Almost immediately after its accession to the WTO, in 2001, China became extremely active in the WTO litigation process. In fact, China filed a case against the US before the US filed its onslaught of cases against China.5  China and the US have been major adversaries in  the WTO’s litigation process, but China’s litigation has also involved other member states, such as the European Union (EU) and Japan.

China has brought 11 actions against WTO  members.  It  brought  8  cases against the US and 3 against the EU. However, China has been brought before the WTO more often than it has brought cases. China has been a respondent in 31 cases. The US brought 15 cases, whereas the EU brought 7. Further, 9 other cases have  been  filed,  including  those  by Mexico  and  Japan.  It  should  be  noted that most of the cases brought against China were parallel actions to those filed by the US, although some were totally independent.  Parallel  actions  are  those that by-and-large mimic US arguments and legal issues. They merely involve different countries with their own fact- specific situations.

In the 11 cases brought by China, 5 were decided concerning the US. The others are pending. China won 3, and the US prevailed in 2. These cases almost exclusively involved dumping and safeguard  issues.  In  the  15  actions brought by the US against China, the US won all of the 6 decided cases. The other cases are pending.  The cases won by the US involved, among other issues, intellectual property rights, dumping, and export controls. Therefore, in the 11 decided cases involving the US and China, the US won a total of 8 cases, whereas China won 3.

One of the highest profile trade issues, the valuation of the yuan, has not been submitted by the Obama administration to the WTO, despite significant demands from Congress and the public that undervaluation amounts to an export subsidy.  In  my  opinion,  both  the  Bush and the Obama administrations understand that the WTO agreements were never intended to cover this type of currency-exchange issue. Similarly, no cases have been filed by China against the US concerning US restrictions on Chinese direct investment in the US when based upon claims of national security. The WTO provides architecture for global trade relations. The WTO’s central mandate is trade, not finance nor investment.


The  Obama  administration  has  not filed a new case against China since the2012 election. In contrast, both the EU 6and Japan have filed actions. Moreover, China has filed a recent action against the EU8 as well as against others.

Some observers argue that constant litigation is corrosive to the international trading system. For example, one commentator laments the fact that “more and more of the work of trade relations has  shifted  away  from  negotiations  and towards    litigation    and    arbitration.”9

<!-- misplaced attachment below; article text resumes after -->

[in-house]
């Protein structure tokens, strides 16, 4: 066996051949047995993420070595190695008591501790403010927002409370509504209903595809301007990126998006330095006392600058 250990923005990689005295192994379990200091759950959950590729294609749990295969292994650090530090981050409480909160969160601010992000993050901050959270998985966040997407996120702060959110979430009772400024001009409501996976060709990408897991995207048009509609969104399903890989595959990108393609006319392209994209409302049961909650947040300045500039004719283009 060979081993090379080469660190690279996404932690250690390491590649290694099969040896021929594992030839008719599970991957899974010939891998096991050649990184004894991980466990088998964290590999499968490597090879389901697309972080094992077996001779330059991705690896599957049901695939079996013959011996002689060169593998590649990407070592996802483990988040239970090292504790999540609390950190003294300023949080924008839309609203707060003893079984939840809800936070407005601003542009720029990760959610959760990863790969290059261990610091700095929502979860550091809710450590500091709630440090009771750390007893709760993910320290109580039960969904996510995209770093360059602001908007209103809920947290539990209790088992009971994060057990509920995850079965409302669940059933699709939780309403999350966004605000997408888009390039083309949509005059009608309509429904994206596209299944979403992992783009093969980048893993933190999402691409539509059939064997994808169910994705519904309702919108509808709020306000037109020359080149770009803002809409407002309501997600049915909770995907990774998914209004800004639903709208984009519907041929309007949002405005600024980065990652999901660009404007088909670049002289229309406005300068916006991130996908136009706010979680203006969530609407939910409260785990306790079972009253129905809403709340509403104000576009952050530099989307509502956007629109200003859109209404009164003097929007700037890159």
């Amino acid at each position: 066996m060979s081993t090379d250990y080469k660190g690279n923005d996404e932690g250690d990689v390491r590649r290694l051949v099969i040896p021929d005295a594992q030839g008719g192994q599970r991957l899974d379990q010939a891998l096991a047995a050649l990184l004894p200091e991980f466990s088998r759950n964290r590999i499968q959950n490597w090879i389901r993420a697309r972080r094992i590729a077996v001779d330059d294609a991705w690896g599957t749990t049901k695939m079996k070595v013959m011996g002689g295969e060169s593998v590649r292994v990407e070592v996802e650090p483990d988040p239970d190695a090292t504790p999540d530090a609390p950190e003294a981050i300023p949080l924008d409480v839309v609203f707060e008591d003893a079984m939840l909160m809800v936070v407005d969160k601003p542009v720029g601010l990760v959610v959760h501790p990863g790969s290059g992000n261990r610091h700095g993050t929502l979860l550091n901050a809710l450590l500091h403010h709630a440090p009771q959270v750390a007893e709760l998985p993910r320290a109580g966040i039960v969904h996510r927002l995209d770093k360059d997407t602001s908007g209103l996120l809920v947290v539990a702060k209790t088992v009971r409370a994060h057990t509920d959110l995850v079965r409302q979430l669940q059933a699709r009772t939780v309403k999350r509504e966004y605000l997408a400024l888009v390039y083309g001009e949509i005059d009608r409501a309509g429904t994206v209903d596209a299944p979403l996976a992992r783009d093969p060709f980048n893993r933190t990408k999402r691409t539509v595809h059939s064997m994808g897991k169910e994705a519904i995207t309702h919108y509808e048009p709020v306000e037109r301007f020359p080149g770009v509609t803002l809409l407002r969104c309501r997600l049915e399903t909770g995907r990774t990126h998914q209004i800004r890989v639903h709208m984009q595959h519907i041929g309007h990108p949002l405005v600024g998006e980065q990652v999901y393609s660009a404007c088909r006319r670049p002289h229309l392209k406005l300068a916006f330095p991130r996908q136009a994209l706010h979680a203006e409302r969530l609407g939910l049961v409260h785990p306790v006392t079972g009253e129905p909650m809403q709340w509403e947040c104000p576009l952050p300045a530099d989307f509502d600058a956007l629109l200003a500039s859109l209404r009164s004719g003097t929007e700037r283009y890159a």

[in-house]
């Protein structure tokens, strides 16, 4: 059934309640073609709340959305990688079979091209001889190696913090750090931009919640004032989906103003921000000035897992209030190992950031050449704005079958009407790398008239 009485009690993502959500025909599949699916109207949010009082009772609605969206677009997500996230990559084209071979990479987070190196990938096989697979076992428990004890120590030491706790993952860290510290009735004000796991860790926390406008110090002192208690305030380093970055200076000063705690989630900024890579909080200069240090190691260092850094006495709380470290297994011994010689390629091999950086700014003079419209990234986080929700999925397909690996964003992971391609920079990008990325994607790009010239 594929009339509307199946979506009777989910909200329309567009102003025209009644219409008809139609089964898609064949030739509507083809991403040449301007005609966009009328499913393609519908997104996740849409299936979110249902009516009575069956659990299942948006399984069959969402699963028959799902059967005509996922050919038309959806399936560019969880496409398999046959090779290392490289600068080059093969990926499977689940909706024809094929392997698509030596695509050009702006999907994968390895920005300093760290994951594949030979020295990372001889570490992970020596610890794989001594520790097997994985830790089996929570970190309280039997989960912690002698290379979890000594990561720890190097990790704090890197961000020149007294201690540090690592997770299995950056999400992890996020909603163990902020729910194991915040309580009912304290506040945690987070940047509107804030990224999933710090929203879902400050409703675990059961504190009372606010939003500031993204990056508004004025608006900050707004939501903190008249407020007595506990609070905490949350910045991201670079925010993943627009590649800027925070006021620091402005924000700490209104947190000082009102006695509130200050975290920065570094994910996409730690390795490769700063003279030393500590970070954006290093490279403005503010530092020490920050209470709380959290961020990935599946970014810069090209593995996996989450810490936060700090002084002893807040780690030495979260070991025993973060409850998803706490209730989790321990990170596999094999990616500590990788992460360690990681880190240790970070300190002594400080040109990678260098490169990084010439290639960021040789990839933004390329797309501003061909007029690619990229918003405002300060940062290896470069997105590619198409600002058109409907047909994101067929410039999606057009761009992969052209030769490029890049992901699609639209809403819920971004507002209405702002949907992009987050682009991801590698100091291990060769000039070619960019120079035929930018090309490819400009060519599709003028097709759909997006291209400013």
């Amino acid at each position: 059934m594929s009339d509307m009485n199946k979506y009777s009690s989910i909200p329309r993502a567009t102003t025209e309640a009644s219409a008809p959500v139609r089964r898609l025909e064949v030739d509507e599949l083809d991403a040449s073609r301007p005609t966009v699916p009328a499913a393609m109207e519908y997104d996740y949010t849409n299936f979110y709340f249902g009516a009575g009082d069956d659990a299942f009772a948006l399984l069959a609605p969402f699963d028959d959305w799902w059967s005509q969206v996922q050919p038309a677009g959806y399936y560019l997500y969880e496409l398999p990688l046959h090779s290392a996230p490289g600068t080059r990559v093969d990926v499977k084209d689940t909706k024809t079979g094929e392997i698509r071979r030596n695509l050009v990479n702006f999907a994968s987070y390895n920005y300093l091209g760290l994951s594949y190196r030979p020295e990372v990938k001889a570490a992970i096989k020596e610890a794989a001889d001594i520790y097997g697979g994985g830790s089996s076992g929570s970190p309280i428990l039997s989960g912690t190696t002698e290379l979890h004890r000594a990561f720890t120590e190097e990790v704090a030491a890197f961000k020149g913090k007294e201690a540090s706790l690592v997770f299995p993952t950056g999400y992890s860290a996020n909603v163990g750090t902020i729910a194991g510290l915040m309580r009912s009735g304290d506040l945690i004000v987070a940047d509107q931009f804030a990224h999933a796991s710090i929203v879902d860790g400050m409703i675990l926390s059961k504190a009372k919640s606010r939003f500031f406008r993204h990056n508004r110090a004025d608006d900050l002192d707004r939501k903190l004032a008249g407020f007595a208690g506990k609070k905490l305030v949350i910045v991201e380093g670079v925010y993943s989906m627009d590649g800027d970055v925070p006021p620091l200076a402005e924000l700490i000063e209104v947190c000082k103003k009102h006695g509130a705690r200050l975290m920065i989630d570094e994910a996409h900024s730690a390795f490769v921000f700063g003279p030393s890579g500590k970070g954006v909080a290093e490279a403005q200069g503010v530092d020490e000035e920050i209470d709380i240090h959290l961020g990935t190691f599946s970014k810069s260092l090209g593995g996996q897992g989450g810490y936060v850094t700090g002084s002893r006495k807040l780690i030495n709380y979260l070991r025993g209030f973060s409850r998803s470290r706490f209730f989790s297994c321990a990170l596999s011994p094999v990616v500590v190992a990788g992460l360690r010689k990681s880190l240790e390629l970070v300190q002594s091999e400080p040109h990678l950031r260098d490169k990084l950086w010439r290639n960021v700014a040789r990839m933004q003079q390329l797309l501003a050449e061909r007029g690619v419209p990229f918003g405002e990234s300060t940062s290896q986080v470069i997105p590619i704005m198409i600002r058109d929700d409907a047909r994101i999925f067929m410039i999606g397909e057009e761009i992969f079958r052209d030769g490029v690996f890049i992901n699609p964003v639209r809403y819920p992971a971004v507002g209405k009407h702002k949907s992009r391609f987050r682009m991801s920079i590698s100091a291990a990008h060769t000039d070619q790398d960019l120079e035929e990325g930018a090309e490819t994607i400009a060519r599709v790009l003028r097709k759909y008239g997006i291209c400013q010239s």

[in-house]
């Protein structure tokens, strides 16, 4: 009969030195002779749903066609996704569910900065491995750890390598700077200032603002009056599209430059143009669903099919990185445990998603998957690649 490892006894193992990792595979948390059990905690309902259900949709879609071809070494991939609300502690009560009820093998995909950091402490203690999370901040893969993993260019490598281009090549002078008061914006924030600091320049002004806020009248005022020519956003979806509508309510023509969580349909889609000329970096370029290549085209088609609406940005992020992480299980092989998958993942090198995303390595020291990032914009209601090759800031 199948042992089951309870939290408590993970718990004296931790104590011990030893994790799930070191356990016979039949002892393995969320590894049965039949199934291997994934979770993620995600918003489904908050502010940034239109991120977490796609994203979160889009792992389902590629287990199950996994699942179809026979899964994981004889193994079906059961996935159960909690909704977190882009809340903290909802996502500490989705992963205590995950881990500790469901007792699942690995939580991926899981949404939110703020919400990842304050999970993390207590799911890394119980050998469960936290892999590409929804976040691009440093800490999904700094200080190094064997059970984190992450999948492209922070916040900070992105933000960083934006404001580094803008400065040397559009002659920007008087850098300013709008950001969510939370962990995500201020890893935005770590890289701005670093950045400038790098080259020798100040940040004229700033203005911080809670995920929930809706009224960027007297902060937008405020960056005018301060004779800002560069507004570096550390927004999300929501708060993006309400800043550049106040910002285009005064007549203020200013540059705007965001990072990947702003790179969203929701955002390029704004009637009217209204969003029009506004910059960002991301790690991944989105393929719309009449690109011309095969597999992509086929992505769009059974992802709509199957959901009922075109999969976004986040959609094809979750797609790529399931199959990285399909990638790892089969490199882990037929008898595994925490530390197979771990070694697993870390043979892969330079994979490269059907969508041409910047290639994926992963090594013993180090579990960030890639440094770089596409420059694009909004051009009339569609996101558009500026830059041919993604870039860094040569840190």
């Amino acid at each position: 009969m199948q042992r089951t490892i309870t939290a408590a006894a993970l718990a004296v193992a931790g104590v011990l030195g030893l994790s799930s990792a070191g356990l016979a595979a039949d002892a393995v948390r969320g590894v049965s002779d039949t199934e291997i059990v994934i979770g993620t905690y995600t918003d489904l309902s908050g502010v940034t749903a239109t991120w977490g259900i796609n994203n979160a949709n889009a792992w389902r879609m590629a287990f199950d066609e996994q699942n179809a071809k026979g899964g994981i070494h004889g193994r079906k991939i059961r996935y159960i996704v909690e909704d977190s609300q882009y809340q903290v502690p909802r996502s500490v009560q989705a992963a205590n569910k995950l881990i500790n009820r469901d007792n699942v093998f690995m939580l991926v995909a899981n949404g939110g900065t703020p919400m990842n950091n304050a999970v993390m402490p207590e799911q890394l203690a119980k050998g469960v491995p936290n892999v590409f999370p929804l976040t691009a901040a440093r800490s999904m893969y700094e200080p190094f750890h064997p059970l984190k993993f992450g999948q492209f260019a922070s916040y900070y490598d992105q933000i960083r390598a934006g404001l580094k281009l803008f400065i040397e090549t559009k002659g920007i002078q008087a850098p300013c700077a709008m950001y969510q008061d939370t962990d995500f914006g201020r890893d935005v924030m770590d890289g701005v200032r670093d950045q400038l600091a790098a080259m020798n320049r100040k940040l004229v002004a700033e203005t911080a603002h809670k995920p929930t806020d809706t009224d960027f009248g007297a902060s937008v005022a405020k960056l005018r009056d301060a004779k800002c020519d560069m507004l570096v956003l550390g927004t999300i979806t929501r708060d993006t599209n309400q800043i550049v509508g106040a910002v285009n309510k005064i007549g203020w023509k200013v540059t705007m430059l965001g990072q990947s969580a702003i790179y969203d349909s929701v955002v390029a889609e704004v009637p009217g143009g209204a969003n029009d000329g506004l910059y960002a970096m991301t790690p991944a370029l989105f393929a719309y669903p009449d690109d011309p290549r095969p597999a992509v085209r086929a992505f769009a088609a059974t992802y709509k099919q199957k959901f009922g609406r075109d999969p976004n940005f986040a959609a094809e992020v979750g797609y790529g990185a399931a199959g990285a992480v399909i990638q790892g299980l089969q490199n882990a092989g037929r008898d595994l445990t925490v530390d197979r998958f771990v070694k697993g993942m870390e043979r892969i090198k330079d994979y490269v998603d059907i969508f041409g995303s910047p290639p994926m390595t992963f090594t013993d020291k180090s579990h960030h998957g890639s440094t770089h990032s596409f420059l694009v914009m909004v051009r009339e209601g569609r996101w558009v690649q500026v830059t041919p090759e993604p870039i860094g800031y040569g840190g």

Another argues, “The Obama administration has put enforcement of trade agreements at the heart of the approach toward China … But winning in the courtroom is often only the start of the battle.”10

However, others have taken a more nuanced approach. In fact, an earlier skeptic recently stated, “In fact, the situation is more complex, and less worrying, than it might appear … (A) heartening amount of the litigation has actually been aimed at preventing arbitrary trade restrictions in the future … Much is aimed at obtaining rulings preventing others using ‘trade defense’ instruments, such as antidumping and countervailing duties as a politicized tool of arbitrary retaliation.”11

I view US-China litigation in the WTO as validating the strength and critical importance of the WTO and its dispute resolution   system.   China   is   now   the second-largest economy in the world. It is expected that disputes increase with trade flows. The strength of the international system is not the absence of disputes, but the   way   that   they   are   resolved.   The failure of the WTO to conclude the Doha round of negotiations and the formulation of new trade rules only highlights the growth  and  immense  historical significance of the dispute-resolution system.

An examination of the cases involving China shows that trade disputes that arise between it and the United States are submitted to the WTO and are resolved, either by diplomatic negotiations in the consultation stage or in the litigation phase. No enforcement actions by either country asking for sanctions have been filed under Article 22 of the Dispute Settlement Understanding. The primary focus  of  China’s  litigation  in  the  WTO has been the US.

Nevertheless, China is paying an increasing amount of attention to the EU and other countries.12 China’s use of the dispute resolution system and observance of  its  decisions  are  beneficial developments in promoting a rules-based global trading system. It shows a growing acceptance of global trade rules by China. This is a shift from China’s skeptical view of international law bred in the 19th- century era of unequal treaties imposed by Western powers. This newer view represents an understanding that to benefit from the global trading system it needs to follow the rules of the road.